“The Israel dates were never confirmed,” a rep from publicist Liz Rosenberg’s office told The Journal. “She was never threatened.”

Skipping the Holy Land, Madonna will show the rest of the world her new and improved self, made more refined, perhaps, through her very public association with the controversial Kabbalah Centre.

According to Madonna fan Denis Ferrara, who was quoted in Liz Smith’s New York Post gossip column, the concerts of the Reinvention Tour will have “no crotch-grabbing, pointed bosoms or pointless profanity from the star.”

Ferrara said Madonna was still an artist who wanted to amuse and engage, but, “She seems, however, to have put Shock — for so long her random companion — to bed. She never really needed him.”

Left Hanging

Sharon Kupferman, a junior at Cal State Northridge, was one of 11 students left "hanging in the air" last fall, when the statewide university system abruptly canceled its overseas study program in Israel.

She is 20 years old, majoring in child development, with a minor in Jewish studies, whose family lives in Diamond Bar. She has been active in B’nai B’rith, Hillel and Jewish Community Centers and has always wanted to study in Israel.

Kupferman, who has many relatives in Israel and has often visited the country, knew that studying at Hebrew University in Jerusalem "would further my education and my love of the Jewish community and Israel," she wrote via e-mail.

She had finished her summer Hebrew language ulpan and was getting ready for the regular fall semester, when one or two days before the start of classes she was told about Cal State’s cancellation of the program.

"Everyone was left hanging in the air," Kupferman recalled. "We were to go home immediately, and they would do all they could to have us leave immediately."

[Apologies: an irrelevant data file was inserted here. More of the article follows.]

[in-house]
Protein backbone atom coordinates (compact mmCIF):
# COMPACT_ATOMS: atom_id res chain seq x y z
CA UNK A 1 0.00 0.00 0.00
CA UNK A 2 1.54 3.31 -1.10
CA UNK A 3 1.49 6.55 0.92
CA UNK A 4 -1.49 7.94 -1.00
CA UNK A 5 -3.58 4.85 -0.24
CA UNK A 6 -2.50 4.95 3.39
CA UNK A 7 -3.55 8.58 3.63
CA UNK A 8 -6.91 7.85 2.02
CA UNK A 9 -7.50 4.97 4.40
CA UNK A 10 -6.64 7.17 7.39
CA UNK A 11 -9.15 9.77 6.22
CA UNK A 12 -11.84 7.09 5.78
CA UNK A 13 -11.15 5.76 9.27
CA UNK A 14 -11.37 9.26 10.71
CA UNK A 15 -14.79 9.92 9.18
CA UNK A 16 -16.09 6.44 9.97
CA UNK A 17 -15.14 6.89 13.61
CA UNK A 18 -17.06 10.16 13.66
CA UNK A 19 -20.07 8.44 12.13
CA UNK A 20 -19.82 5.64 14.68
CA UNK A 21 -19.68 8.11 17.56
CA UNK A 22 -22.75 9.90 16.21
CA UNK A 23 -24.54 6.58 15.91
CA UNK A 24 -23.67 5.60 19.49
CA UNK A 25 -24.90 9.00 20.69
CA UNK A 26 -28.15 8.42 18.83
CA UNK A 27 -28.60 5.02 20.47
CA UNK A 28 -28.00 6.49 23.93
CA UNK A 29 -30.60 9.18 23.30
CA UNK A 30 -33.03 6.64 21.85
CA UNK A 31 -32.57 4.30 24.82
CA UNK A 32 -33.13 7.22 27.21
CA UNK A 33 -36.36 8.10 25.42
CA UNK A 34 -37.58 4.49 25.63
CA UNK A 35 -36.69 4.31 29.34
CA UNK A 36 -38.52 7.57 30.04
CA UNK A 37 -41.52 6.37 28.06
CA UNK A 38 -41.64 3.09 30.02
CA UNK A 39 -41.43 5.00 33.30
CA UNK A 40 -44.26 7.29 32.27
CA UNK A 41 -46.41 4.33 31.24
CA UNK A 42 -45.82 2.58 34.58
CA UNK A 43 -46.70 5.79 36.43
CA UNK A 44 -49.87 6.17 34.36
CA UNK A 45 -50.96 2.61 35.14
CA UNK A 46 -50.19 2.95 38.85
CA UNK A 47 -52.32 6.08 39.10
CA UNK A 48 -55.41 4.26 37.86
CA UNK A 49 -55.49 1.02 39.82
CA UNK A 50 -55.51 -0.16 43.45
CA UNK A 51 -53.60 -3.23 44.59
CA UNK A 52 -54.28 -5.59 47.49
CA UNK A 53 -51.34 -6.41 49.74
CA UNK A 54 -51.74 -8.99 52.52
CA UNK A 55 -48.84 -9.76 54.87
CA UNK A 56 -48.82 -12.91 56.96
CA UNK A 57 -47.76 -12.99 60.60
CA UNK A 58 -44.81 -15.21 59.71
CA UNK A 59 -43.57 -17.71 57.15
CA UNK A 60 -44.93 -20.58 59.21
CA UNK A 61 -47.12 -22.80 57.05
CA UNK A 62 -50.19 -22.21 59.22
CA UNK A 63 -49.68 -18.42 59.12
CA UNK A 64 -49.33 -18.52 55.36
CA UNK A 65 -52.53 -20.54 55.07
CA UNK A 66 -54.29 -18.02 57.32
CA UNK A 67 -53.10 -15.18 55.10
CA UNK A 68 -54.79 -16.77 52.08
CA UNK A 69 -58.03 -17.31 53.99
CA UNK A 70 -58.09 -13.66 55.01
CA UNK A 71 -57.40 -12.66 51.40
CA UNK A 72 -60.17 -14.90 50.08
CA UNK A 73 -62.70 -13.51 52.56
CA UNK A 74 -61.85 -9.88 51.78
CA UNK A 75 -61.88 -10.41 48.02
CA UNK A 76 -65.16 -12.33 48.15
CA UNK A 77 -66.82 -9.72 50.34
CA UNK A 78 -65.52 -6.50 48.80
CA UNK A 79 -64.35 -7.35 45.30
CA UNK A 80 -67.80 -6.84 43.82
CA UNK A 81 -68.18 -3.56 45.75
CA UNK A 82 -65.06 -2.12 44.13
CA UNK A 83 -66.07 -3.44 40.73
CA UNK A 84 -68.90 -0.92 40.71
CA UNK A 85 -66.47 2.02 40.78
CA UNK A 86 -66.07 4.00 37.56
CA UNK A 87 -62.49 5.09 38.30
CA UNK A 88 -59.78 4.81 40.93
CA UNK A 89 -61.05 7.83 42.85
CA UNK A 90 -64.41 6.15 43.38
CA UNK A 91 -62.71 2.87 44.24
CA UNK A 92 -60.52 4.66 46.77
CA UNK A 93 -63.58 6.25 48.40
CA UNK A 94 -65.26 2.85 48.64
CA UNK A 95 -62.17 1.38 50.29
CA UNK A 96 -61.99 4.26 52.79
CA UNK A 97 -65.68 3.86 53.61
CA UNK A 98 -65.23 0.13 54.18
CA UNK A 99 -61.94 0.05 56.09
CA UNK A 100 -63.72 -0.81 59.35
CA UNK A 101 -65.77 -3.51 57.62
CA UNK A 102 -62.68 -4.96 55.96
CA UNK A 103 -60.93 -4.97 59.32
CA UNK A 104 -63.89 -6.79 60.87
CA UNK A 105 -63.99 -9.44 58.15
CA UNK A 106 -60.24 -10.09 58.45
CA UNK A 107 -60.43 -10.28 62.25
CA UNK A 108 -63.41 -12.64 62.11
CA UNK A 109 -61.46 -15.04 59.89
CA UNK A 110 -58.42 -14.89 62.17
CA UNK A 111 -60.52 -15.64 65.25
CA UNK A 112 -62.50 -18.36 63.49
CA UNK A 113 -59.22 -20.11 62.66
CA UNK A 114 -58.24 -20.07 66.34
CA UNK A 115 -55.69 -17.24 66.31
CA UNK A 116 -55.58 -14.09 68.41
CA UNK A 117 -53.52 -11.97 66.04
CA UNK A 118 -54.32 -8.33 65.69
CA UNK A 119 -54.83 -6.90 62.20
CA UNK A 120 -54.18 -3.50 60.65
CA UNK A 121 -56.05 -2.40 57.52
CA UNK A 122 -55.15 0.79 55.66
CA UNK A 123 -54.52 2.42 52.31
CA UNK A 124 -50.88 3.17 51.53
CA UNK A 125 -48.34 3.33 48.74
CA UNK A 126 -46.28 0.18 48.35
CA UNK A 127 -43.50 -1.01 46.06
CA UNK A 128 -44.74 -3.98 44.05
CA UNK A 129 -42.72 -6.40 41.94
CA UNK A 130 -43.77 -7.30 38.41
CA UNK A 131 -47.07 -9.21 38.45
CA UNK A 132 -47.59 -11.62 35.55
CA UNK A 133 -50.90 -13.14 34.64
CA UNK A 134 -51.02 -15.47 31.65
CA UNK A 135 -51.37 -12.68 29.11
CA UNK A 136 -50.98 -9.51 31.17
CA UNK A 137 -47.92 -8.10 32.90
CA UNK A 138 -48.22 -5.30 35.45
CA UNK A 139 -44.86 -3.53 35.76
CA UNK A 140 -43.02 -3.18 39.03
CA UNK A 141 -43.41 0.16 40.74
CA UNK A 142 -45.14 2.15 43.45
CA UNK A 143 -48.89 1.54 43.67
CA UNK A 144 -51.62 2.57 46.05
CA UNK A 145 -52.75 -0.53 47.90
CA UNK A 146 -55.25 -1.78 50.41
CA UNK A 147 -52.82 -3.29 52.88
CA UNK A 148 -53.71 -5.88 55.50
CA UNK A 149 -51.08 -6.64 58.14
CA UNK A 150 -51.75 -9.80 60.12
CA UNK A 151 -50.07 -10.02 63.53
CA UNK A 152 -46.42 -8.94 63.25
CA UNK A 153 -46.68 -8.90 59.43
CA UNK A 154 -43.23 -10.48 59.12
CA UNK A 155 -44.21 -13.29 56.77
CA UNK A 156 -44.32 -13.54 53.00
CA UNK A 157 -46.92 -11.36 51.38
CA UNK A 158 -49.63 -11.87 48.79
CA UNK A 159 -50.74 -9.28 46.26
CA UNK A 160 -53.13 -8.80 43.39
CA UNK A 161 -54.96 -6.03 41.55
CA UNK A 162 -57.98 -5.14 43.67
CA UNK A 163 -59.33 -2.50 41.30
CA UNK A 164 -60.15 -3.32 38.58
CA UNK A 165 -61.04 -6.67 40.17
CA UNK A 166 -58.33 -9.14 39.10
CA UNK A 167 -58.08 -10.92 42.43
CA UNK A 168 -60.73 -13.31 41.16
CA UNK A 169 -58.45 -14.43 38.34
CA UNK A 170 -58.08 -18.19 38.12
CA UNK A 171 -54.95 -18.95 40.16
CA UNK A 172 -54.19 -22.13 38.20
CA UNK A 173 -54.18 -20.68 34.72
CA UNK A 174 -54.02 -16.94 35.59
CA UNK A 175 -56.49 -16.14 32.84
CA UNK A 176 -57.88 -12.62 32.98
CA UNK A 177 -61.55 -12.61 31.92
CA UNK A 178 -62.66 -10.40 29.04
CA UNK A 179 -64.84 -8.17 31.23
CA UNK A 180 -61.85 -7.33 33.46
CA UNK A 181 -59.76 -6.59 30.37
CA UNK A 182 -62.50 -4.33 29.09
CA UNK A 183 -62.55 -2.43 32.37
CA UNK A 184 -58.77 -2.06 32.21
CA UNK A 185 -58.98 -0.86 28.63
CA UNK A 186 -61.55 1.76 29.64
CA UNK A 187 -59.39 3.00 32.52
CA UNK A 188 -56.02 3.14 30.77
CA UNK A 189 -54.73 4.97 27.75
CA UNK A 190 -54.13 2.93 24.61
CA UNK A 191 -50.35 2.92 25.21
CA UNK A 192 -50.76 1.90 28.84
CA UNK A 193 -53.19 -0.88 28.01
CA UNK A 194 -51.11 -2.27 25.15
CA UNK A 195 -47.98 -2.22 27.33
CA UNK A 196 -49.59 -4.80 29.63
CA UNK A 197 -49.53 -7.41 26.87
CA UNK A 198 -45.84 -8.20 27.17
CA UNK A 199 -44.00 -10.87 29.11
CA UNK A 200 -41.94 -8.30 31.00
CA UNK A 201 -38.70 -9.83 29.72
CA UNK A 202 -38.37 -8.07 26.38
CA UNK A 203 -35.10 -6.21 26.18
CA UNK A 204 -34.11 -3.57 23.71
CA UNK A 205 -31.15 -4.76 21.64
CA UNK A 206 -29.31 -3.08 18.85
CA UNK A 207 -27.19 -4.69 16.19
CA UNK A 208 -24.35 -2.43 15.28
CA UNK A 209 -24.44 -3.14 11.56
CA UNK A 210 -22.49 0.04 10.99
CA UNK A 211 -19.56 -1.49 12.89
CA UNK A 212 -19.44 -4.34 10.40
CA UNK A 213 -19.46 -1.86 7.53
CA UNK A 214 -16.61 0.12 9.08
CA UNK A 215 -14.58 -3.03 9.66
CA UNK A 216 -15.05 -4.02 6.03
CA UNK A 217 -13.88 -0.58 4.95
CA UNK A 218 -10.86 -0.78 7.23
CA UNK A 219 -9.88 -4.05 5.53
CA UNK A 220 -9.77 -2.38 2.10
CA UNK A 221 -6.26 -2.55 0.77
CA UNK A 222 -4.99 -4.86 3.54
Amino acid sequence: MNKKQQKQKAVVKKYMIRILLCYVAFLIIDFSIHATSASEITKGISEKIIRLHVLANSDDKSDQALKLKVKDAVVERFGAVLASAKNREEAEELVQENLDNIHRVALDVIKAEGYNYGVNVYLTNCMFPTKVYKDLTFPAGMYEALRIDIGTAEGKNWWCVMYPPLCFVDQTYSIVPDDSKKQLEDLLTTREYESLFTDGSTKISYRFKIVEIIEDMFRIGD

The Cal State international program director "was not very nice to us at all … and unhelpful," Kupferman complained.

Her parents now became responsible for her tuition cost, previously assumed by Cal State, amounting to $3,000-$4,000. (The money was later refunded by Cal State, together with all of her other expenses.)

Despite the considerable pressure, all but one of the 10 other students decided to stay in Israel and continue their studies in Jerusalem or Tel Aviv.

"I knew that nothing would make me leave," she wrote. "I have a supportive family, as well as relatives in Israel."

Kupferman transferred to Tel Aviv University for the fall semester and returned to Hebrew University for the current spring semester. She praised both universities for their help in adjusting tuition fees and course credits.

As for personal concerns, "I can say that I feel completely safe in Israel," she wrote. "I believe as long as you are careful and stay away from the dangerous places, you are fine. It is like any other country that has bad areas you stay away from. Here people know who is the enemy and are aware of the situation."

The decision by Kupferman and her friends to stay in Israel got a mixed reaction. "Cal State was not thrilled, but the universities here were happy," she wrote. "We got mixed emotions from friends and family."

For the future, Kupferman plans to stay involved with Israel and the American Jewish community. One choice, after finishing graduate school, is "to return to Israel, which is a high priority on my list, and teach English or something along those lines," she wrote. "If I stay in the United States, I will become an active educator in the Jewish community … I have not chosen a specific path. I am leaving my options open."